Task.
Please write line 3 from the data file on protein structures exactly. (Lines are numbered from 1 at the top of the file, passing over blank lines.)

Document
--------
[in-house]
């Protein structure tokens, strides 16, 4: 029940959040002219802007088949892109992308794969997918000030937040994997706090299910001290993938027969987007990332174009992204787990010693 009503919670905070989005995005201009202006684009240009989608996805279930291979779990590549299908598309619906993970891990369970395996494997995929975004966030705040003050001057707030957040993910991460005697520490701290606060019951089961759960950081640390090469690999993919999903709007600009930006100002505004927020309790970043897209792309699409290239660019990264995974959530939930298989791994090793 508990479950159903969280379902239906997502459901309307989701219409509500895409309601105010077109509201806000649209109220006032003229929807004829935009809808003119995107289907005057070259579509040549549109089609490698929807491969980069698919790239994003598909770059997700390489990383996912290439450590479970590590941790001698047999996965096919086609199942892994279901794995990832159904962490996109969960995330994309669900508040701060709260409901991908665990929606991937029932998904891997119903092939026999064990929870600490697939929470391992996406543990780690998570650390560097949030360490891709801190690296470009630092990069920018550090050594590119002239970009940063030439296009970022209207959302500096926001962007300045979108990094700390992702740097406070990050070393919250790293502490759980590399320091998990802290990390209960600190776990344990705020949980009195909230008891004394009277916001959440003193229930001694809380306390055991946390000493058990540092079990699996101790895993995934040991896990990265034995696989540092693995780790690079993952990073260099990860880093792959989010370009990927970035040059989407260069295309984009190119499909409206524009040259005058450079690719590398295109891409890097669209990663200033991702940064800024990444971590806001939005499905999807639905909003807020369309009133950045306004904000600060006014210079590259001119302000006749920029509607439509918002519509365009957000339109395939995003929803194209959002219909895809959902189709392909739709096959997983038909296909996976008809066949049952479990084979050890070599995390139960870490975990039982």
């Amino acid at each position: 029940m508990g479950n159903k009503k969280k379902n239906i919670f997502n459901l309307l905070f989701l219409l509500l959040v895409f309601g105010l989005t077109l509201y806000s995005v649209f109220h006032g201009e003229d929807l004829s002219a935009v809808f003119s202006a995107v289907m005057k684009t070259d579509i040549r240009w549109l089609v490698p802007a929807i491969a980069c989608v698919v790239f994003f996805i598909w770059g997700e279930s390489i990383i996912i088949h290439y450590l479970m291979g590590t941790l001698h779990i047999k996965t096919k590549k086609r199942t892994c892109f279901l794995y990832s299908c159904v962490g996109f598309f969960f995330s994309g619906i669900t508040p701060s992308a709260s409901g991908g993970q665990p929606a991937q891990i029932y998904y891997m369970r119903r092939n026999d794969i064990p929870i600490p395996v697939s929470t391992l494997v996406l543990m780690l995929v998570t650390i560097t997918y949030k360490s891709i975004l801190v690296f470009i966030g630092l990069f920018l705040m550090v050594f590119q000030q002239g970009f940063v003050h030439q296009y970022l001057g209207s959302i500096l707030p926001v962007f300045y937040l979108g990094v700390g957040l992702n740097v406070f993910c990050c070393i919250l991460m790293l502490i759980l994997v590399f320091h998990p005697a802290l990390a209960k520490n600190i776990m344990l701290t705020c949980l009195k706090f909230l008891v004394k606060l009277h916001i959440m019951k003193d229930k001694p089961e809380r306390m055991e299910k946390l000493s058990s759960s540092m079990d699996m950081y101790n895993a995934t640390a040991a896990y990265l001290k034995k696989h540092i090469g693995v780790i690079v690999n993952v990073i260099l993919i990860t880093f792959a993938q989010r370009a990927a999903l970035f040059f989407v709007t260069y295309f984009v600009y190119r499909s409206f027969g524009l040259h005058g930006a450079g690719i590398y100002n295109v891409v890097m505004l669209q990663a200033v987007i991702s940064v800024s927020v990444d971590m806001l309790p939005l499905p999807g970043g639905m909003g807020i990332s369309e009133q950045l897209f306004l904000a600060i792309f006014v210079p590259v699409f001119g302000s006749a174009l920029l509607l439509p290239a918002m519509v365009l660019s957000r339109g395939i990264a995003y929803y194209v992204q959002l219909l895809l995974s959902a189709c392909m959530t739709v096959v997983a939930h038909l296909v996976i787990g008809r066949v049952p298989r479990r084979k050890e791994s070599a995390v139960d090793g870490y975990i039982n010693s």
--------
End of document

């Amino acid at each position: 029940m508990g479950n159903k009503k969280k379902n239906i919670f997502n459901l309307l905070f989701l219409l509500l959040v895409f309601g105010l989005t077109l509201y806000s995005v649209f109220h006032g201009e003229d929807l004829s002219a935009v809808f003119s202006a995107v289907m005057k684009t070259d579509i040549r240009w549109l089609v490698p802007a929807i491969a980069c989608v698919v790239f994003f996805i598909w770059g997700e279930s390489i990383i996912i088949h290439y450590l479970m291979g590590t941790l001698h779990i047999k996965t096919k590549k086609r199942t892994c892109f279901l794995y990832s299908c159904v962490g996109f598309f969960f995330s994309g619906i669900t508040p701060s992308a709260s409901g991908g993970q665990p929606a991937q891990i029932y998904y891997m369970r119903r092939n026999d794969i064990p929870i600490p395996v697939s929470t391992l494997v996406l543990m780690l995929v998570t650390i560097t997918y949030k360490s891709i975004l801190v690296f470009i966030g630092l990069f920018l705040m550090v050594f590119q000030q002239g970009f940063v003050h030439q296009y970022l001057g209207s959302i500096l707030p926001v962007f300045y937040l979108g990094v700390g957040l992702n740097v406070f993910c990050c070393i919250l991460m790293l502490i759980l994997v590399f320091h998990p005697a802290l990390a209960k520490n600190i776990m344990l701290t705020c949980l009195k706090f909230l008891v004394k606060l009277h916001i959440m019951k003193d229930k001694p089961e809380r306390m055991e299910k946390l000493s058990s759960s540092m079990d699996m950081y101790n895993a995934t640390a040991a896990y990265l001290k034995k696989h540092i090469g693995v780790i690079v690999n993952v990073i260099l993919i990860t880093f792959a993938q989010r370009a990927a999903l970035f040059f989407v709007t260069y295309f984009v600009y190119r499909s409206f027969g524009l040259h005058g930006a450079g690719i590398y100002n295109v891409v890097m505004l669209q990663a200033v987007i991702s940064v800024s927020v990444d971590m806001l309790p939005l499905p999807g970043g639905m909003g807020i990332s369309e009133q950045l897209f306004l904000a600060i792309f006014v210079p590259v699409f001119g302000s006749a174009l920029l509607l439509p290239a918002m519509v365009l660019s957000r339109g395939i990264a995003y929803y194209v992204q959002l219909l895809l995974s959902a189709c392909m959530t739709v096959v997983a939930h038909l296909v996976i787990g008809r066949v049952p298989r479990r084979k050890e791994s070599a995390v139960d090793g870490y975990i039982n010693s």